If you don’t write essays to revise for essay-based exams, you’re not alone

It feels like a dirty confession to make, but I don’t write essays as a revision technique. Despite the fact that most of the GCSE’s and all of the A-Levels I took were essay-based subjects, and the degree I’m currently taking is almost entirely assessed by essays, essay-writing has never been my go-to revision method. It isn’t because I hate essays, I like to think I have a normal love/hate relationship with them but because they don’t work for me. The reason this confession almost feels sacrilegious is because it is something I’ve heard repeatedly for years from teachers, ‘practise writing essays’ and ‘write practice essays’. School was a constant stream of ‘practice essays’, ‘practice essays’ and, you’ve guessed it, ‘practice essays’. It would be a lie to say that I’ve never written any; I had to write my fair share at school and did write a few at home. I’m not trying to say they aren’t helpful but that they aren’t equally helpful for everyone, and I’m one of the people that can revise more successfully in other ways. This article isn’t to give you an excuse to stop writing essays but a reminder that it is okay to prioritise other revision methods. I feel guilty sometimes, wondering if I should write an essay and am in fact being lazy- and sometimes I am, but normally it is more than that.

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The agony of choice: how to choose an essay (or dissertation) topic

Another semester has begun and with a new set of (hopefully interesting) classes returns a form of assessment that is loved by some and hated by others – essays. Personally, I appreciate the occasional essay as a welcome change and a more creative form of assessment. However, especially in postgraduate study, there are times when you suddenly find yourself buried under essay deadlines and faced with reading lists long enough to last you for at least a couple of years. But before you can even start to think about how to squeeze extra readings for essays and dissertations in your already packed timetable, there can be another hurdle that needs to be overcome: The agony of choice. Continue reading

The perfect study playlist…

Although this January exam period is already a memory of the past, we still have another semester to go of the year and for me, this will involve a significant amount of dissertation writing.  I personally struggle to work in loads of background noise (i.e. the non-silent aspects of any library) but I also find myself drifting off into fairyland or tuning in to the noise of someone munching away on a never ending packet of crisps (honestly, that is the worst) when I work in complete silence.  So yeah, a study playlist is ideal.  But then I get even more picky, because the sort of thing I can listen do depends on the type of work I’m doing.  Sometimes I can’t deal with words because I just end up singing them (or writing them into my assignments) but other times wordless music doesn’t seem to motivate me enough.

I’m always looking for something new to get me through working so I’ve compiled a little list of my current favourites which might appeal to some of you out there if you feel the same!

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The ultimate guide to study spaces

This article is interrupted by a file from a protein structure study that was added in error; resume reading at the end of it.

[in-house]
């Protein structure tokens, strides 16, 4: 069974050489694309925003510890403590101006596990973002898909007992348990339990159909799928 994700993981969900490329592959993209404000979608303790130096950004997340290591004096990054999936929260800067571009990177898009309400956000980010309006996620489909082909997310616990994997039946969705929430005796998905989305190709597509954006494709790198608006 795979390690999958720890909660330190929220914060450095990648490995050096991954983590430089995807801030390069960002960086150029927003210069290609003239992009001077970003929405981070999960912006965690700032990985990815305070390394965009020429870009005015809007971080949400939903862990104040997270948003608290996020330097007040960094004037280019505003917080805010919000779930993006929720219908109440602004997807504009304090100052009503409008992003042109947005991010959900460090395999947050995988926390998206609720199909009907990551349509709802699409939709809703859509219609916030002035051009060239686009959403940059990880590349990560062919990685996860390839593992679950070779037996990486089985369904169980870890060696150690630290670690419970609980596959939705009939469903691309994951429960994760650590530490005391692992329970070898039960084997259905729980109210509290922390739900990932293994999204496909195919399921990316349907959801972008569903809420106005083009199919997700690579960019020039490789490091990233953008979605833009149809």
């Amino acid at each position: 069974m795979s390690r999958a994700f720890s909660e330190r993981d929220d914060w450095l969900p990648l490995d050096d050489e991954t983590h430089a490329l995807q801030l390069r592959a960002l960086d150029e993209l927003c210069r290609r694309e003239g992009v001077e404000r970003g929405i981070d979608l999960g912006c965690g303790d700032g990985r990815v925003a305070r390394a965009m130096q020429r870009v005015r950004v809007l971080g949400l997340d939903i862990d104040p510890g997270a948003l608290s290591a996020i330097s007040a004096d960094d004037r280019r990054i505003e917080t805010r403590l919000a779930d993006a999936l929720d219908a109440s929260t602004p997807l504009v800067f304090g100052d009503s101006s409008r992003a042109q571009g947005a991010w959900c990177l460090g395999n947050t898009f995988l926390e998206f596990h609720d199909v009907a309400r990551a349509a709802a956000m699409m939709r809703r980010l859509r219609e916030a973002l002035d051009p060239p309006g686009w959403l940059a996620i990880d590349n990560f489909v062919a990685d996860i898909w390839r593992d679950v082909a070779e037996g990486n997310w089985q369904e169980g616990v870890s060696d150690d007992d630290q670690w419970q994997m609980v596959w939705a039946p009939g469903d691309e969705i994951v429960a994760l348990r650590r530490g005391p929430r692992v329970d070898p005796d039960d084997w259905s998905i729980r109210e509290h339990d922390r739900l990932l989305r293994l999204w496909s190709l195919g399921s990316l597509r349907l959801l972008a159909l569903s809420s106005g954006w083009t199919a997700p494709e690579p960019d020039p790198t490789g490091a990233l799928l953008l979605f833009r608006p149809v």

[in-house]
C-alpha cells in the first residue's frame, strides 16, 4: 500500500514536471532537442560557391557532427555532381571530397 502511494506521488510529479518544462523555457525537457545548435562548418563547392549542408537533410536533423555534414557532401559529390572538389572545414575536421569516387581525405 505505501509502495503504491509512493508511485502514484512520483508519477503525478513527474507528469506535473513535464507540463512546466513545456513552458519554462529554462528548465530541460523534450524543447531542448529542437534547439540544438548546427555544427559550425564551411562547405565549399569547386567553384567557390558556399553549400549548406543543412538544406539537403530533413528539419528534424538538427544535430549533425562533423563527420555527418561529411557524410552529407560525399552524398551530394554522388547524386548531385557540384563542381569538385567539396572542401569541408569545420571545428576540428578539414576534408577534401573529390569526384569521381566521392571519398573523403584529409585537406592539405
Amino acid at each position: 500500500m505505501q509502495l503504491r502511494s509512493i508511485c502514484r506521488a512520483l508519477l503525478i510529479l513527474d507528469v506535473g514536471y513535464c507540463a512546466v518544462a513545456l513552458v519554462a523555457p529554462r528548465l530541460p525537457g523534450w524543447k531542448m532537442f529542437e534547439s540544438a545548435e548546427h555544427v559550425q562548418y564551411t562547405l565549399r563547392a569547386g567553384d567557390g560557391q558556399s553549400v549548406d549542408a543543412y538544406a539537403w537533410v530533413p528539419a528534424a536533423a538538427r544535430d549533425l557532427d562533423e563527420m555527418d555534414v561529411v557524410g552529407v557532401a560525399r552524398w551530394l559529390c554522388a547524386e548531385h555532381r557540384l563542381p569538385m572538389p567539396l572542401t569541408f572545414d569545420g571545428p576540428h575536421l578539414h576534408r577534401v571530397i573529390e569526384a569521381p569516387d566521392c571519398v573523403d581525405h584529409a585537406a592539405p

As semester one looms towards its inevitable end, the work stacks up. Deadlines and exams create a black cloud over our January. One of the biggest struggles, aside from the writer’s block and revision fatigue, is finding a place to work in the library. Something that I have found very important during my time at the University is finding a place that suits you best.

Below, I have combined mine and some of my peers’ experiences in order to create the ultimate guide to study spaces at the University of Sheffield. So, if this is your first semester here and you’re stuck for choice, or you’ve got into a rut and want somewhere new to spark some inspiration, then read on! Continue reading

3 tips to have a more enjoyable PhD experience

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Doing a PhD has been one of the best experiences of my life, and not only because of my research (Design of Soft Robotic Implants for Tissue Regeneration. Amazing, huh?). It is because the whole experience involves meeting new people, going new places and learning many different things. It took me one year to finally decide to start this new endeavour. What helped me to take the final decision? The support of my family and friends. Now that you have taken the decision of starting this new life project, I want to be that friend for you and let you know my top three tips for when you come to study your PhD at The University of Sheffield.

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Time management 101

Time Management. The thing we know we need to do but really can’t be bothered doing. I’m not afraid to admit that, last year, I was quite happy sailing along leaving everything until last minute, whether it was an assignment, exam prep or textbook reading. But when I pretty much scraped my way through 1st year, that’s when I realised I should probably change my ways if I want this £9,250 per year to pay off. So, there’s the fact that I’m not only in 2nd year, when grades actually count, but I have uni, a part-time job, extra-curriculars, friends and family to somehow fit into a 7-day week.

This is where the wonders of time management come to play. At first, I thought I’d write this post about the best ways to manage your time efficiently and make the most out of your free time…but that would imply that I completely know what I’m doing which certainly isn’t the case. However, I can suggest some tips which have helped me get by and manage the workload since entering second year.

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